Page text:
This sort of flies in the face of Barry Eisler turning down $500K, but if Amanda Hocking is being offering widespread print distribution, merchandising, film deal prospects, and other things she can’t do on her own, it’s not surprising if she takes a deal – even if she’s already making a very good living on her own. From the New York Times:
Amanda Hocking, the darling of the self-publishing world, has been shopping a four-book series to major publishers, attracting bids of well over $1 million for world English rights, two publishing executives said.
Ms. Hocking, a 26-year-old Minnesota native who writes young-adult paranormal and dystopian novels, began self-publishing her books last year. Since then, she has sold more than 900,000 copies of nine books, mostly in electronic form, she wrote on her blog.
On Amazon.com, her e-books sell for $2.99 or $.99, well below the price of a typical newly released book from a major publisher. It is a lucrative model for the author: for a book priced at $2.99, Ms. Hocking keeps 70 percent of the revenue, and 30 percent goes to the online retailer.
Previously, she had these sensible things to say about traditional publishing:
Here’s another thing I don’t understand: The way people keep throwing my name around and saying publishers are “terrified” of me and that I really showed them.
First of all, no publisher is afraid of me. That’s just silly. I’m one girl who wrote a couple books that are selling well. That doesn’t scare them – they just want to be a part of it, the same way they want to be a part of any best seller.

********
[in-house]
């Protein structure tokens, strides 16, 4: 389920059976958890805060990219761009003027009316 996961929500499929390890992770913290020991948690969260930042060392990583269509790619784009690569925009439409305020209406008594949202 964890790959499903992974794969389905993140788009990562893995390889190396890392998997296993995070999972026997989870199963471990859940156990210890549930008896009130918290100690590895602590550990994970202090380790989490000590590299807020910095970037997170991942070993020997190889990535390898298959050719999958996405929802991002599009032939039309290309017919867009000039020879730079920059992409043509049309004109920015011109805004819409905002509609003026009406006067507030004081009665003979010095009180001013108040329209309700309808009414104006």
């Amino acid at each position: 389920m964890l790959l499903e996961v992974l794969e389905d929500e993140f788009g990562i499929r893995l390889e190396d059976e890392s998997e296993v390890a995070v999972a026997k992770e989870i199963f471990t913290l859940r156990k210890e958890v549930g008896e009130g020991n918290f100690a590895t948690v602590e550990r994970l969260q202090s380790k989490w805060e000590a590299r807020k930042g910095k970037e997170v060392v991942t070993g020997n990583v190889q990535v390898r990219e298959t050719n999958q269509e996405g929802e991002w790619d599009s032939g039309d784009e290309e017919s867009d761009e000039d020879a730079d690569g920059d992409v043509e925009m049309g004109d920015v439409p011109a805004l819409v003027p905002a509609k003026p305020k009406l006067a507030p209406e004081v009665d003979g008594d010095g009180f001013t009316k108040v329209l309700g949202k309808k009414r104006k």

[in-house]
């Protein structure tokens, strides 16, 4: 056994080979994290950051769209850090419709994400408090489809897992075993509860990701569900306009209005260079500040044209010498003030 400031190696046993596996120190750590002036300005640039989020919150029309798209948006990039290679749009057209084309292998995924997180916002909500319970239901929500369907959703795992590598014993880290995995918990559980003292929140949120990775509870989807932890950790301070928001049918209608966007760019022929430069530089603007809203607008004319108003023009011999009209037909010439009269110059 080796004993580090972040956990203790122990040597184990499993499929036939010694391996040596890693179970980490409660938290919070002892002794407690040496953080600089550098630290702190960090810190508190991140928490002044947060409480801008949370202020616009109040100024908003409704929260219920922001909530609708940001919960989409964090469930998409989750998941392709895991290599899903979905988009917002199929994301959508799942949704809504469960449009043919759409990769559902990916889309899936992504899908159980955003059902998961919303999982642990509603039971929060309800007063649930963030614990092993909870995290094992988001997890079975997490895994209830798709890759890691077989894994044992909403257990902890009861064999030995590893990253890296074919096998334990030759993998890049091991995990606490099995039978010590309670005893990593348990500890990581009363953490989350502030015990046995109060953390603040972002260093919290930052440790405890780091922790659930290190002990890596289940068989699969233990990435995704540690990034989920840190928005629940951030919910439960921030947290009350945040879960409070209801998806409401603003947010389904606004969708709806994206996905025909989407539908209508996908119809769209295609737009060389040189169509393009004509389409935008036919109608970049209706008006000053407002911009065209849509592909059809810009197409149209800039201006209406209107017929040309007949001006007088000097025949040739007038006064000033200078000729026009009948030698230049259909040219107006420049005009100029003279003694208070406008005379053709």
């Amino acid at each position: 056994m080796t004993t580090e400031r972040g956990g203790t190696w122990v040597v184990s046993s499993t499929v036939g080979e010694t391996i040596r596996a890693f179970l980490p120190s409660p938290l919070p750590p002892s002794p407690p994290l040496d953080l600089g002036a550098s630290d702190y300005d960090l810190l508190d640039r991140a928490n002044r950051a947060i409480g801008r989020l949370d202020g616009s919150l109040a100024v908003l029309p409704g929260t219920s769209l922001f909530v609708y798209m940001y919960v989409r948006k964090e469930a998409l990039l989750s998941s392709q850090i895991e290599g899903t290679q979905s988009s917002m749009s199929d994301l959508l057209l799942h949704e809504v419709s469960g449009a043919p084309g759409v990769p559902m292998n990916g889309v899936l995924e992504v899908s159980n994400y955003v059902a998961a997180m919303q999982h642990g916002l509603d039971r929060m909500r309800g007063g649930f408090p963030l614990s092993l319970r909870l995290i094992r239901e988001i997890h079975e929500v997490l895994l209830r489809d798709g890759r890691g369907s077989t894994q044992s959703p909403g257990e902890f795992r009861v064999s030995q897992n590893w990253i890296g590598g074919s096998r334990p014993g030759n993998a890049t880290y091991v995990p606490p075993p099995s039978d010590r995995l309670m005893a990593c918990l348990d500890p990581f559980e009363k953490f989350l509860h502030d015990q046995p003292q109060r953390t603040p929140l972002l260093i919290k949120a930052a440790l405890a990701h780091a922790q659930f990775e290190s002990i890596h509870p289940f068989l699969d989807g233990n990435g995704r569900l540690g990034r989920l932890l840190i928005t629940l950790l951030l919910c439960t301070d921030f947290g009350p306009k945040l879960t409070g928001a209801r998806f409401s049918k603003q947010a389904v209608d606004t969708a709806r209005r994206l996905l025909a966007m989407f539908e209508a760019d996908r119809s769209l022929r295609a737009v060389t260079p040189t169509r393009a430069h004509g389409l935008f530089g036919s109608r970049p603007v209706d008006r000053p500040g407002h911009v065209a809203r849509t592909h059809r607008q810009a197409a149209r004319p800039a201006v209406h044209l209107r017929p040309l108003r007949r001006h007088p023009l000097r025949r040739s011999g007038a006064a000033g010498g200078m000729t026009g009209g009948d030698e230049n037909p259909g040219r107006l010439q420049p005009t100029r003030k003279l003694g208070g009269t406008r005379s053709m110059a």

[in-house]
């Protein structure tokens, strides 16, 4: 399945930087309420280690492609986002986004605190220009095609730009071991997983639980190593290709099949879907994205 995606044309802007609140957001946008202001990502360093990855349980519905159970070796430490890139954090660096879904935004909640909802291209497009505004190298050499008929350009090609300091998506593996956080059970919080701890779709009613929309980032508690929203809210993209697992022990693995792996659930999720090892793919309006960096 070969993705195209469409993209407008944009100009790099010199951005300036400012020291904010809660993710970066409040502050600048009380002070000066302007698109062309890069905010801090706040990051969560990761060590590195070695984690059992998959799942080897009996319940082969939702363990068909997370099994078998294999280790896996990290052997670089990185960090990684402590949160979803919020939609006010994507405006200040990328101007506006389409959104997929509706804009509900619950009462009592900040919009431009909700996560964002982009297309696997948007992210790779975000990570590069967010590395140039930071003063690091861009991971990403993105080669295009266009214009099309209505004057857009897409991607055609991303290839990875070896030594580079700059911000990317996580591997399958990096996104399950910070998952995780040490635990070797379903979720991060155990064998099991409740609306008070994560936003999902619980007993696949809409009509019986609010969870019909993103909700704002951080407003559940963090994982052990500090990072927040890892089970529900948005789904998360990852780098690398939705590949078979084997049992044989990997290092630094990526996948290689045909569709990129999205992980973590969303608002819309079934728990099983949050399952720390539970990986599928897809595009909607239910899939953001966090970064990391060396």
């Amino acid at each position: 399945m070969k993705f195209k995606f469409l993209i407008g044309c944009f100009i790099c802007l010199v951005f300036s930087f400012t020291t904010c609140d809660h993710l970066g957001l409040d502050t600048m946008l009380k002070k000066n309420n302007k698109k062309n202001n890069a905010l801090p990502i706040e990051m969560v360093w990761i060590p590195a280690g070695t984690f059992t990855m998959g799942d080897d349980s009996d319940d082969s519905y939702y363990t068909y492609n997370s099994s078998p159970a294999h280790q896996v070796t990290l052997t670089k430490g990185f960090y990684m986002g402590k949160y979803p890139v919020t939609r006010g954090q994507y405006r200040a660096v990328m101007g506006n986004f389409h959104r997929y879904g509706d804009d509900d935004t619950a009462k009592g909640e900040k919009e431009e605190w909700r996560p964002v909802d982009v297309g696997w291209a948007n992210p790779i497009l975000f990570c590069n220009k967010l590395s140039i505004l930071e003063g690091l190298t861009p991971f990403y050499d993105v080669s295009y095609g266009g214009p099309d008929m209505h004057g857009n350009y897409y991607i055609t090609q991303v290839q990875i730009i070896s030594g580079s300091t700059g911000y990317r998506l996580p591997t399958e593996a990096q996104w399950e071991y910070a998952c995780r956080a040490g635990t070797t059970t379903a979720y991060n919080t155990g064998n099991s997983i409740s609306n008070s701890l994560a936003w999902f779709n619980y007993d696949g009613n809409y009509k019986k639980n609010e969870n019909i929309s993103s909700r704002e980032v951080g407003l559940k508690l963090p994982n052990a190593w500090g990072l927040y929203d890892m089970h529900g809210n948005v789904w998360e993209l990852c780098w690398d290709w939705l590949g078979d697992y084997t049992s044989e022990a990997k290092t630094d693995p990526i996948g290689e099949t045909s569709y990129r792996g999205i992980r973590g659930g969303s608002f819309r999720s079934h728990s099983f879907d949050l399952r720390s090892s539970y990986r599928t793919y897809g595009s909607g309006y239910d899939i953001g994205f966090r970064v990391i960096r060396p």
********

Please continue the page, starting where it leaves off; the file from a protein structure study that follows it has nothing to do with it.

And just so we’re clear – ebooks make up at best 20% of the market. Print books make up the other 80%. Traditional publishers still control the largest part of the market, and they will – for a long time, maybe forever. Ebooks will continue to gain ground, but I would say that we have at least 5-10 years before ebooks make up the majority.
Saying traditional publishing is dead right now is like declaring yourself the winner in the sixth inning of a baseball game when you have 2 runs and the other team has 8 just because you scored all your runs this inning, and they haven’t scored any since the first.
If you haven’t seen this…
Update: Good post at Booksquare outlining the pros and cons for Amanda Hocking going mainstream, or Barry Eisler going independent. References this Idealog post, which makes this important point about Konrath and Eisler:
1. They didn’t do the math on what the loss of print sales and print merchandising might mean in dollars and cents and how to address it.
What’s amazing is that with the 70% royalty at Amazon and the 75% ebook royalty taken by publishers, and it potentially negates what you make from print. However, what you make and how many books you sell are very different issues. But if you’re selling 1000 Kindle books a day, or more, it’s fairly easy to forget about the readership you’re losing from print.
Update 2: Actual astounding book deal (emphasis added):
St. Martin’s Press, part of Macmillan, will publish Ms. Hocking’s “Watersong” series, four books in the young-adult paranormal genre.
A heated auction for the rights to publish her books began early last week, and several major publishers, including Random House, Simon & Schuster and HarperCollins, dropped out as the price climbed into the seven figures.
The bidding eventually rose beyond $2 million for world English rights, said one publishing executive familiar with the negotiations. (St. Martin’s declined to comment on how much it agreed to pay.) Ms. Hocking was represented by the literary agent Steven Axelrod.
I wrote to Amanda Hocking requesting an interview and she says she’s going interview-silent to concentrate on writing. She’s got a lot of time now…